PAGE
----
Kuczmarski also went on to deflate the “R&D will solve it all” bubble.  He said, “Moreover, R&D often is the victim of overly optimistic expectations.  At most companies, R&D dollars are being funneled into finding ways to lower costs or improve efficiency of existing products, rather than discovering new inventions and technology that can lead to innovative new products.”

We need to truly perform both Research and Development.  Focusing on implementing Six Sigma or Lean Manufacturing is looking to maximize profits today.  Rather, creating new products and services that will power our businesses for the next decade should be the goal.

The Takeaway

Product Development is a multi-step process that goes well beyond brainstorming or ideating.  Focus on creating products and services that offer a competitive advantage to your firm.

Old ideas or new ideas?  What to you think?  Please comment below.

1)      Do you have a well-developed product development process?

2)      Do you agree with Kuczmarski’s point of view?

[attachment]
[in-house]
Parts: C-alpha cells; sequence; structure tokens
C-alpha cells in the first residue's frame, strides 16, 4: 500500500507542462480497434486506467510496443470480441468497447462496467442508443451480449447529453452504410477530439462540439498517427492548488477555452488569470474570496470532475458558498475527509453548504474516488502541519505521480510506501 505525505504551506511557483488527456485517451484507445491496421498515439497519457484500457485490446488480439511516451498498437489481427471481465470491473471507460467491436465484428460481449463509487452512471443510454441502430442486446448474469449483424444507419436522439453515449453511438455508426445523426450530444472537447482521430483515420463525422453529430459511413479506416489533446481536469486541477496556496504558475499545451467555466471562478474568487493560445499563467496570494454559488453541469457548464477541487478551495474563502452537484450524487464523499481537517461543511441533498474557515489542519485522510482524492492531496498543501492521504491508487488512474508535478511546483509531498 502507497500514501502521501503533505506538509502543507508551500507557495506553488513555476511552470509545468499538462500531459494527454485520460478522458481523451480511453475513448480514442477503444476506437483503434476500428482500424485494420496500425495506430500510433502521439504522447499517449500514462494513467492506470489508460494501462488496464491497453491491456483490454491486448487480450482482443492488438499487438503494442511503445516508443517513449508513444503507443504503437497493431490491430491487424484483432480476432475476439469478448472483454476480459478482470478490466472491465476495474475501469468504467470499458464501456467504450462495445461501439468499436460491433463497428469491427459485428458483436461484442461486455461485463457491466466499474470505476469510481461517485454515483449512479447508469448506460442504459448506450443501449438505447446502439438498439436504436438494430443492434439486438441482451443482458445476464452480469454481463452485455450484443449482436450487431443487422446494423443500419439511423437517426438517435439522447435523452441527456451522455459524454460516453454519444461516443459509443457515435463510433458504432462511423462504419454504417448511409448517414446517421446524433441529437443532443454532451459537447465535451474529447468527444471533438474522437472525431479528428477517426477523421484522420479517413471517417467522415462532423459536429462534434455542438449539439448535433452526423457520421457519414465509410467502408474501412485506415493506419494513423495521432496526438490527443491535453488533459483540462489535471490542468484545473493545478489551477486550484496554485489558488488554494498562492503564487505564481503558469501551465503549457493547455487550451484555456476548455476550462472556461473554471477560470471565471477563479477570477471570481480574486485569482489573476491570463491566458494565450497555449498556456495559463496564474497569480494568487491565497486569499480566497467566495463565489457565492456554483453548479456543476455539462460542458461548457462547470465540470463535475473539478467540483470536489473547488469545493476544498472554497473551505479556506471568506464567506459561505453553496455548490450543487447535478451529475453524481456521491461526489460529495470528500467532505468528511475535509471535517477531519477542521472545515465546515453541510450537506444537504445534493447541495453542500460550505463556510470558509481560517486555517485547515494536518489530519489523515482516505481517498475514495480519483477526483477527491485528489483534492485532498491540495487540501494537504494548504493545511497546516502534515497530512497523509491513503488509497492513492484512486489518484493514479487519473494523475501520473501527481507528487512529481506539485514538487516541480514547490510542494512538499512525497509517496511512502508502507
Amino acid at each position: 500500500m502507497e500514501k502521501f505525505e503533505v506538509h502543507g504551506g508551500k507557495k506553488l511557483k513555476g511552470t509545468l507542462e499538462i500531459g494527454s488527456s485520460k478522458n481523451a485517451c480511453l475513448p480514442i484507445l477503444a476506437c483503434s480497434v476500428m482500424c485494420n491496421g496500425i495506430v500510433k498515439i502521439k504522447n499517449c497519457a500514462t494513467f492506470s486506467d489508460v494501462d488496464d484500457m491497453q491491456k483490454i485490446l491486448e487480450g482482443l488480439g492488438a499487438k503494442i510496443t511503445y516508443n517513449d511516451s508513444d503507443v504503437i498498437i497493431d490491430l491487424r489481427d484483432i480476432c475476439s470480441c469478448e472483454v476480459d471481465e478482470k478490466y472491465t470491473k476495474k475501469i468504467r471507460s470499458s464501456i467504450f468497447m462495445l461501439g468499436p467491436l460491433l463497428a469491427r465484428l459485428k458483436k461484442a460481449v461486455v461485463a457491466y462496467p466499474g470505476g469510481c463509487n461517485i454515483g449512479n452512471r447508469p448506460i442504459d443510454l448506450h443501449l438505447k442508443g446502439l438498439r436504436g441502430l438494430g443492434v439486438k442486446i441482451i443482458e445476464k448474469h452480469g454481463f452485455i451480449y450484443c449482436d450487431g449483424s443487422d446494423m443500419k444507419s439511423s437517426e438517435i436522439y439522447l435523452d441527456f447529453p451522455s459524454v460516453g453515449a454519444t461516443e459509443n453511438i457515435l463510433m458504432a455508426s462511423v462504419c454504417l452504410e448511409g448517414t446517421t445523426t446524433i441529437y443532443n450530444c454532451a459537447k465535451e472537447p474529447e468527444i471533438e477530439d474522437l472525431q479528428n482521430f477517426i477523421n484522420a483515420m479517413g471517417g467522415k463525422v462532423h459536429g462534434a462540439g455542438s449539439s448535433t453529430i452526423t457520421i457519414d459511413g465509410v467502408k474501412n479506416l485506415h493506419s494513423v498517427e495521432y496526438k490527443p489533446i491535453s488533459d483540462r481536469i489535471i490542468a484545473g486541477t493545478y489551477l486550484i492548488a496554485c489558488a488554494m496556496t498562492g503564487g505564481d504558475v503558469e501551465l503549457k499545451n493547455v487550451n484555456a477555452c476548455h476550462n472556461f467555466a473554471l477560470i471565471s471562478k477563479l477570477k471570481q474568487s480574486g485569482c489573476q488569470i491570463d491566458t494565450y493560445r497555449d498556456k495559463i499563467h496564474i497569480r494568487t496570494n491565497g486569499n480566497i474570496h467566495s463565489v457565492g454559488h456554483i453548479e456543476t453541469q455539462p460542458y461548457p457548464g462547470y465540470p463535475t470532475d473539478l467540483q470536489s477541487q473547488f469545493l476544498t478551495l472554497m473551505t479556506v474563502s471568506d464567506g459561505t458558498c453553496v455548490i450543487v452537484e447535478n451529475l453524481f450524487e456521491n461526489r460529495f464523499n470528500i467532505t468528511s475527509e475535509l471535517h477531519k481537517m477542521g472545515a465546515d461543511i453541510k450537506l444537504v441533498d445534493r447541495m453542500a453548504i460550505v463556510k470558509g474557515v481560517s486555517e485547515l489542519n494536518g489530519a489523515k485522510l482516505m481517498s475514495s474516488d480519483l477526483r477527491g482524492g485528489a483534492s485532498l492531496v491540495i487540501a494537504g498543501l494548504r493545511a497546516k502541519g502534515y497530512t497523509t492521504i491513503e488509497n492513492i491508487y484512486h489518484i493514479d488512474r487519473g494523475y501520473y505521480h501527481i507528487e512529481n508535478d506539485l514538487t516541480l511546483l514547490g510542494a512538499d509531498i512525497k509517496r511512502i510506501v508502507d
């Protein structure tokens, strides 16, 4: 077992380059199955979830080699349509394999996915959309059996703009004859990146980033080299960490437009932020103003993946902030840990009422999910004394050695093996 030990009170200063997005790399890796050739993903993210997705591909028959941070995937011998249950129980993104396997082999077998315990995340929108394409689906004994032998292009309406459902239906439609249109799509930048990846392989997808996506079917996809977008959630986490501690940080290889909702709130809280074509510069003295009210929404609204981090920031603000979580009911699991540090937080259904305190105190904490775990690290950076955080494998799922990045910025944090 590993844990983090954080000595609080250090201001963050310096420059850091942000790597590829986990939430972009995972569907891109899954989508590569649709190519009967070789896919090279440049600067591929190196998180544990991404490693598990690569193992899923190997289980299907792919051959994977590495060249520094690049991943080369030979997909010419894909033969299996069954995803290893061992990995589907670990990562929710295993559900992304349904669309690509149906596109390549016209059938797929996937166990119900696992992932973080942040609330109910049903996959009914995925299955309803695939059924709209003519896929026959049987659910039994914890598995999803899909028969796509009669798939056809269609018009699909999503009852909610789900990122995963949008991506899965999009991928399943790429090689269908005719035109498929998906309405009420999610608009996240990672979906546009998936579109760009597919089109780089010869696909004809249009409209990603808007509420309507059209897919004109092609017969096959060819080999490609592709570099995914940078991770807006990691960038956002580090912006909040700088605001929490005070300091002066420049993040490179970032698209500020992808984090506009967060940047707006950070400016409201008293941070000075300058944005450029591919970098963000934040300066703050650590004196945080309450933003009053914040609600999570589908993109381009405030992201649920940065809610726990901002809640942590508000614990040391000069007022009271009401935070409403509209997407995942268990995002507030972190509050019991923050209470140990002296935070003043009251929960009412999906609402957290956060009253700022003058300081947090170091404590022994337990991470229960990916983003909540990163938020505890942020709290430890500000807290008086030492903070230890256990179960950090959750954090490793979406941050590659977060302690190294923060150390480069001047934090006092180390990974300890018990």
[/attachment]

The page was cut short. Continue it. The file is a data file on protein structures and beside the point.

3)      Where do you find your ideas for Product Development?

If you would like to contact me, you may do so by visiting my LinkedIn page, following me on Twitter,  or e-mailing me at rcberman2 (at) yahoo (dot) com.

6 Tips That Make Product Development Work

April 19th, 2011

Deer Hand Puppet ~ 2 of 6 photosphoto © 2010 Mary Anne Enriquez | more info (via: Wylio)
Any product introduction is only as successful as the planning and execution of the various stages prior to introduction. Consider these six tips for your next product development project.

1. Define what success looks like.

What metrics like sales, profit, market share, image in the marketplace will “prove” success?

2. Incentivize your product launch team.